Annex II is to be completed upon bilateral consultation of the FATCA Partner for both reciprocal and nonreciprocal versions of the IGA. Once completed, Annex II will list FFIs that will be treated as exempt beneficial owners (such as certain pension or retirement plans), deemed compliant FFIs, and exempt accounts and products that will not be treated as financial accounts.

Information Reporting

The base agreement of the reciprocal IGA provides the type of information that must be exchanged by the FATCA Partner and the United States. The reporting government may use its domestic income tax laws for purposes of determining the amount and characterization of certain payments that it must report under the IGA. It must specify the currency in which the relevant amount is denominated. For the FATCA Partner, the reportable information with respect to each U.S. reportable account of the reporting FFI includes the:

  • Name, address, and U.S. Taxpayer Identification Number (TIN) of each specified U.S. person and certain non-U.S. entities,
  • Account number,
  • Name and identifying number of the FFI,
  • Account balance or value,
  • Gross amount of interest, dividends, and income on custodial accounts,
  • Gross proceeds from the sale or redemption of property paid or credited to a custodial account,
  • Gross amount of interest on depository accounts, and
  • Gross amount paid or credited to an account holder during the reporting period on accounts that are neither custodial nor depository accounts.

The information that will be reported by the United States is substantially the same, except that account balances and values and gross proceeds paid or credited to the account are not required to be provided.

Compliance Dates for Information Reporting

The timing provisions of the IGA aim to provide some flexibility as governments work to establish systems and procedures to implement the reporting obligations under the IGA. Subject to a phase-in rule and an automatic extension for reporting with respect to 2013, the reportable information generally must be provided within nine months of the end of the calendar year to which the information relates. The IGA establishes a phase-in rule with regard to the information required to be furnished by the FATCA Partner. Namely, only the owner identifying information (name, address, TIN, and account number), FFI name, and account balance are reportable for the years 2013 and 2014. All reportable information is required to be provided for 2015, except for information relating to proceeds from the sale or redemption of property paid or credited to a custodial account, which is reportable with respect to 2016 and subsequent years. The United States does not have a similar phase-in rule. Therefore, all of its reportable information must be provided with respect to 2013 and subsequent years. With regard to the information relating to 2013, however, both the FATCA Partner and the United States will have until September 30, 2015, to provide the required information.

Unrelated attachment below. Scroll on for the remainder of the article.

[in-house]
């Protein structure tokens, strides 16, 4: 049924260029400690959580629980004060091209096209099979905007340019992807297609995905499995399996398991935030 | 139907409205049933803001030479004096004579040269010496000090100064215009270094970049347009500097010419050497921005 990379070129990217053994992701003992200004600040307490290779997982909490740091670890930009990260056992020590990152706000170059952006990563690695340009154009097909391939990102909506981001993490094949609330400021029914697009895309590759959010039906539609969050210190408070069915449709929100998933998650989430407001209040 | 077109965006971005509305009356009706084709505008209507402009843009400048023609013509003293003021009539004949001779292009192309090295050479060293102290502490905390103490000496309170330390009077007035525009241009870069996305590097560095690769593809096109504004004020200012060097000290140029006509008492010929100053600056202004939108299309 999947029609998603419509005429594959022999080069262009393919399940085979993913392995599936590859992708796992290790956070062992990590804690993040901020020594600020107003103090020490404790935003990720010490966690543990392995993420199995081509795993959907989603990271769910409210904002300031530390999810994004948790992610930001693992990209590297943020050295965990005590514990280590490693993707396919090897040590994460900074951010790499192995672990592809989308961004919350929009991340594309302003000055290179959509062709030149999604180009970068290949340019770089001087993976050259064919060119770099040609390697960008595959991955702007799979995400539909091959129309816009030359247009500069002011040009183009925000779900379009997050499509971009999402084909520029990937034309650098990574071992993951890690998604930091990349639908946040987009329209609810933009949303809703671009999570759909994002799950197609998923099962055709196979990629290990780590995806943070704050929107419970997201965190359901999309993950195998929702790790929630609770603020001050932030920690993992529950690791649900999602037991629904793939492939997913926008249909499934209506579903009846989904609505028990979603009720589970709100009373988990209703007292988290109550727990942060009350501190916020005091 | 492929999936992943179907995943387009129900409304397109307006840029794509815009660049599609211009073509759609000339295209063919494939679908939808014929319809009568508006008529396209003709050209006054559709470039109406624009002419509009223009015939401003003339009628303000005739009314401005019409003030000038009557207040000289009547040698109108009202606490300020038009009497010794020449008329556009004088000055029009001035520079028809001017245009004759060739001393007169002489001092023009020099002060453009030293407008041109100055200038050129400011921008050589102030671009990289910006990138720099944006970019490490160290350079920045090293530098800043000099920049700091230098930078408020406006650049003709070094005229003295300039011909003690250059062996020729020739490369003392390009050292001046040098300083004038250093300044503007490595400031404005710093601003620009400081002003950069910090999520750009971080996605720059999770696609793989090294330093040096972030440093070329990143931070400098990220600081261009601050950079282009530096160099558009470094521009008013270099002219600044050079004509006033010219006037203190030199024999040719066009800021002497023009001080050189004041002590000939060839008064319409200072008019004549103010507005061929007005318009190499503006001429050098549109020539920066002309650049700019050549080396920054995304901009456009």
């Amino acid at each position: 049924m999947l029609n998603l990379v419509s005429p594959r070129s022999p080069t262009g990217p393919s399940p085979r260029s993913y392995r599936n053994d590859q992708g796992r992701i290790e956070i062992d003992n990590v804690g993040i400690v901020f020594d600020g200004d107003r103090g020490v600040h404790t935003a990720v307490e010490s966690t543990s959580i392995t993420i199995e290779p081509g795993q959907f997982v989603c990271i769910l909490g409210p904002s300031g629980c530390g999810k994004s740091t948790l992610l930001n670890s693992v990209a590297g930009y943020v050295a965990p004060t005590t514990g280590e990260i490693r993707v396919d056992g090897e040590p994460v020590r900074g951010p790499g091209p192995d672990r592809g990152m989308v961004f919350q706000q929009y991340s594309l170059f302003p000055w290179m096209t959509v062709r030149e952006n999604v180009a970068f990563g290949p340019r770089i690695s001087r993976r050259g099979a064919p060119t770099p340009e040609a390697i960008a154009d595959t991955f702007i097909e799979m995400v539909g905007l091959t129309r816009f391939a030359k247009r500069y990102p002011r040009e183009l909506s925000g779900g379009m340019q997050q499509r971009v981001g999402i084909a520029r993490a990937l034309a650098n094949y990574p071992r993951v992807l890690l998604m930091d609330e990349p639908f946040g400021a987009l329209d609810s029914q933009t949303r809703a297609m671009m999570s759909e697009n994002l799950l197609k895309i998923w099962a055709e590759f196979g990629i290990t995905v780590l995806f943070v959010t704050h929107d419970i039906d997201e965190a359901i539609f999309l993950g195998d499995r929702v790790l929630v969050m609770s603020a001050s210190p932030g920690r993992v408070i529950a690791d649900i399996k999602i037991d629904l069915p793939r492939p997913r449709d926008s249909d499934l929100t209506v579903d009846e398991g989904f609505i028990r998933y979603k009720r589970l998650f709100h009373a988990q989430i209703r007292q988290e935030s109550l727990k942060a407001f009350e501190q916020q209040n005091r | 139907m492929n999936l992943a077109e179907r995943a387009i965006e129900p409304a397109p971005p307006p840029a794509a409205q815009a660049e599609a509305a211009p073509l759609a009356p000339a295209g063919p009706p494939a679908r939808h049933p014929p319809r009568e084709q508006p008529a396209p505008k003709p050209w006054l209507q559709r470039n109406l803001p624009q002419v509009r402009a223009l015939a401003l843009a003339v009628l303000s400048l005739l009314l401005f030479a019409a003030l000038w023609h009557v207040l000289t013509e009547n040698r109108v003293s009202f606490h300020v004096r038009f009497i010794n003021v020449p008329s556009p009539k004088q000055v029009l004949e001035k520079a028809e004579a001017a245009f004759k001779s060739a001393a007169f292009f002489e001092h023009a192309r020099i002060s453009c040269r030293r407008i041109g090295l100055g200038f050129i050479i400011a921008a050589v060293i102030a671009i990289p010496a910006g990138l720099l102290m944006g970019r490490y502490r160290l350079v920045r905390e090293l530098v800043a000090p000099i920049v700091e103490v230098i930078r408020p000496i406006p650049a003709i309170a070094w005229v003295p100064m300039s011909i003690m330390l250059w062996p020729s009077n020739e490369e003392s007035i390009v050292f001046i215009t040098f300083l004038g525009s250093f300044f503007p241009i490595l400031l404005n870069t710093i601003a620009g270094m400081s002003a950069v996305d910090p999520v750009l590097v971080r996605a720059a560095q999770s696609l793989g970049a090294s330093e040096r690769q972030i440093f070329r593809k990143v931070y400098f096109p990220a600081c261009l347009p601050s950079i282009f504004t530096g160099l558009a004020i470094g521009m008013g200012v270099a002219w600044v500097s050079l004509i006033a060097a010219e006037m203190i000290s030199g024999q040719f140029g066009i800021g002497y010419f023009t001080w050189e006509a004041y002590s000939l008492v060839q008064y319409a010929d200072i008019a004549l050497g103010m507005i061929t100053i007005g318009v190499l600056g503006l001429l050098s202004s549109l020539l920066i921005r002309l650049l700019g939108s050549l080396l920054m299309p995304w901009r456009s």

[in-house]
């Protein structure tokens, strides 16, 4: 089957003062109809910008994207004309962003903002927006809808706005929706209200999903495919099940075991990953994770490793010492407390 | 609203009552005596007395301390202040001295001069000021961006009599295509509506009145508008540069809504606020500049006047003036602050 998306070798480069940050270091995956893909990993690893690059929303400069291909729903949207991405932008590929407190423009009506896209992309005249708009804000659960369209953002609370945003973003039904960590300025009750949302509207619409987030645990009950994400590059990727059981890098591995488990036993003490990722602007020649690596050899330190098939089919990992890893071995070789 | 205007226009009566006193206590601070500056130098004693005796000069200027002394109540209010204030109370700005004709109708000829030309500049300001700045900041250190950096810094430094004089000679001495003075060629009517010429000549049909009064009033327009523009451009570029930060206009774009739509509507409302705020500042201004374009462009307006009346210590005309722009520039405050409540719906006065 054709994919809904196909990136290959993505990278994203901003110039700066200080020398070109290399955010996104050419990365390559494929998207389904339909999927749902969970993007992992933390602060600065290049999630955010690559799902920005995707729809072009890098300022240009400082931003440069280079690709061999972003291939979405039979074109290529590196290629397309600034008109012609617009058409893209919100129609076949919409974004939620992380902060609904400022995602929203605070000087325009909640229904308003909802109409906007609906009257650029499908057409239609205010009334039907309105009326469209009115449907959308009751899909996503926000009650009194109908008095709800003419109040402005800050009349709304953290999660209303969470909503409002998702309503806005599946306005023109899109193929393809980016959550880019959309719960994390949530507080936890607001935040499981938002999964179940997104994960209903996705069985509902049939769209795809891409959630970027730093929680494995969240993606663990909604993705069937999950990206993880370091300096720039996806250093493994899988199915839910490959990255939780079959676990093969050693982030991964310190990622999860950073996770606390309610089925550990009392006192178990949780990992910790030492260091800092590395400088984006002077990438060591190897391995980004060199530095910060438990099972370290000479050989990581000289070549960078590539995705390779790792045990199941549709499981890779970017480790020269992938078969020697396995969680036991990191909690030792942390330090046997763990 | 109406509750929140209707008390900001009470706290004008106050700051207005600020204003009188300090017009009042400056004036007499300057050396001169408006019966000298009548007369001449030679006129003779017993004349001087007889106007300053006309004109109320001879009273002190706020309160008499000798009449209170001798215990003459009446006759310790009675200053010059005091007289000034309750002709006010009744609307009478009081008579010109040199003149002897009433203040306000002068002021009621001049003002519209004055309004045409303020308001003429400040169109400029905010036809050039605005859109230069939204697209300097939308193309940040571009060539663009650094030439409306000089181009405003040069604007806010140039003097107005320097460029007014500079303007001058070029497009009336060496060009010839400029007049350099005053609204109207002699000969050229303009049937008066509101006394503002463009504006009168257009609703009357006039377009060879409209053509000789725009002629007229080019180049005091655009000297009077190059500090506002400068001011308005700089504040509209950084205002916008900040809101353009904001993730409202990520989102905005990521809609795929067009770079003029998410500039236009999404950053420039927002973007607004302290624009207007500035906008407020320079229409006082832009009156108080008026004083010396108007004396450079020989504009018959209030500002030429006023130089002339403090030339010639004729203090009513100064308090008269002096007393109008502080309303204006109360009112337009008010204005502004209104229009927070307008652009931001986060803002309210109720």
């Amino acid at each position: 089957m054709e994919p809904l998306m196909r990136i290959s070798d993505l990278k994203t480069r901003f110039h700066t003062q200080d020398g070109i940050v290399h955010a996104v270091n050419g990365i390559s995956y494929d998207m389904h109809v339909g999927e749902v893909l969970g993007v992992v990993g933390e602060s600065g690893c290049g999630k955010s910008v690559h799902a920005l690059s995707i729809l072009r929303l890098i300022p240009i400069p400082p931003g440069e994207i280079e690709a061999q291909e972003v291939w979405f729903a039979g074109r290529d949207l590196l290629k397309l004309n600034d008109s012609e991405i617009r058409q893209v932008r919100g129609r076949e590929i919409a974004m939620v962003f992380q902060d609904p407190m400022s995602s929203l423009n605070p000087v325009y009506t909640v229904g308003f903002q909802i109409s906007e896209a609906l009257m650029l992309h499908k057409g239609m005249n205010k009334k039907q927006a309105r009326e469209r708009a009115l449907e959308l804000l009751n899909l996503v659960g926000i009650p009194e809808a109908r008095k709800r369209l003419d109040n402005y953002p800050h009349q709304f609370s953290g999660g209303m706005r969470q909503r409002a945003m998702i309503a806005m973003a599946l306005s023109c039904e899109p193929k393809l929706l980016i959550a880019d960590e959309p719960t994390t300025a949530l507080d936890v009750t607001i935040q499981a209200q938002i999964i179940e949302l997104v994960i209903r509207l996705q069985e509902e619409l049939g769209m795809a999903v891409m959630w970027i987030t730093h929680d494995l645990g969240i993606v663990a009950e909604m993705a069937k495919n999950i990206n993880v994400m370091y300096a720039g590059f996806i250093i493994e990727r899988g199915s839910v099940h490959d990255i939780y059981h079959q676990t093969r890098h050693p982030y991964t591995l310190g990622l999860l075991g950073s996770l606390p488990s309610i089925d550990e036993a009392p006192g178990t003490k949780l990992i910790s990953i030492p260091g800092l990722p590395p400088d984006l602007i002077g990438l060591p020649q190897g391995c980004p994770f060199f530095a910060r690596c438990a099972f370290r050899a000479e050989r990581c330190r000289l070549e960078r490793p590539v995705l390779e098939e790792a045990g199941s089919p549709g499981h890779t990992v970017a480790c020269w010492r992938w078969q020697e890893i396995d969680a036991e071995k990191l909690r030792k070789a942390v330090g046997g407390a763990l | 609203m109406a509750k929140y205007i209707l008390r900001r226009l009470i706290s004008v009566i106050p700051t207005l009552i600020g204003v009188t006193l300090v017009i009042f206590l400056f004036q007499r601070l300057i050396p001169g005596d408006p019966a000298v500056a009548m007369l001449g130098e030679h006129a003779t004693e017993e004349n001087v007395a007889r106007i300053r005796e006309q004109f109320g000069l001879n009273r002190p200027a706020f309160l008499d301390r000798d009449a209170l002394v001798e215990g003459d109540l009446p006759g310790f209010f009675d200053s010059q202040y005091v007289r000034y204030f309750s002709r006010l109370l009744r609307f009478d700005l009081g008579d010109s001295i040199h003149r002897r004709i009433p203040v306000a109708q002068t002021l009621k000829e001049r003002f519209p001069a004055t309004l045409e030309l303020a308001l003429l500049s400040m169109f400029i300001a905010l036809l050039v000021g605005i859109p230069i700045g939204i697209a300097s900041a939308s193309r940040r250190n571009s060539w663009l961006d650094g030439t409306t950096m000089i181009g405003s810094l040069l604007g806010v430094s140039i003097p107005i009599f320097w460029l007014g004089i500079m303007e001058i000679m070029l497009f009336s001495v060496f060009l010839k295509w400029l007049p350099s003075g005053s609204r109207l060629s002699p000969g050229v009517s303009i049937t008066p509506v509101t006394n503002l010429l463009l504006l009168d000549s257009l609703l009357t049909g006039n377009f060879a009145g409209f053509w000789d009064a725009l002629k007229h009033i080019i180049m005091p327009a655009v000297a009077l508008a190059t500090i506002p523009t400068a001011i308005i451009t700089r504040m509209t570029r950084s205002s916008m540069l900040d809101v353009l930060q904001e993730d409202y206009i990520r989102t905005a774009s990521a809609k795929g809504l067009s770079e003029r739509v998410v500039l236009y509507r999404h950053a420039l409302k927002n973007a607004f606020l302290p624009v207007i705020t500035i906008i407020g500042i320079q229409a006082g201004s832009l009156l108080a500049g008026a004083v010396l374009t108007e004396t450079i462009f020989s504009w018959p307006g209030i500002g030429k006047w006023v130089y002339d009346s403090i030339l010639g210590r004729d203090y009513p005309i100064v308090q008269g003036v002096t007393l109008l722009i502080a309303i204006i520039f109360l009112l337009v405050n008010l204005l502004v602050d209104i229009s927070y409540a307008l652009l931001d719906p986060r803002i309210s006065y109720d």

Multi-National Corporations

The IGA attempts to ease burdens on multinational corporations with respect to certain reporting obligations. It provides a special rule in the case of a branch or related entity of an FFI that, because of the laws of the jurisdiction in which it operates, cannot be a participating FFI or deemed compliant FFI. Such FFI is treated as being in compliance with the IGA to the extent that the branch or related entity (i) is treated by the FFI as a separate institution that identifies itself to withholding agents as a nonparticipating financial institutions, (ii) identifies its U.S. accounts and reports the information with respect to those accounts as required under section 1471 of the Code, and (iii) does not specifically solicit U.S. accounts held by persons that are not resident in that jurisdiction. It is unclear whether the IGA provides a multinational corporation with an easier means of complying with FATCA’s requirements than simply following the rules of the proposed regulations. The IGA differs from the proposed regulations in a number of ways. Among other changes, it expands the definition of “financial institution,” requires activities or operations to be performed “for or on behalf of a customer” in order to fall under the scope of activity that must be reported, introduces the concept of a “FATCA partner financial institution,” contains a more specific definition of “financial account” for insurance companies and some savings and pension plans, modifies other insurance-related definitions, provides for decreased obligations with respect to recalcitrant account holders, omits an obligation to withhold on passthru payments, decreases the diligence requirements, and delays the initial reporting deadline. Some of these attributes were described in greater detail above, and significantly more exist.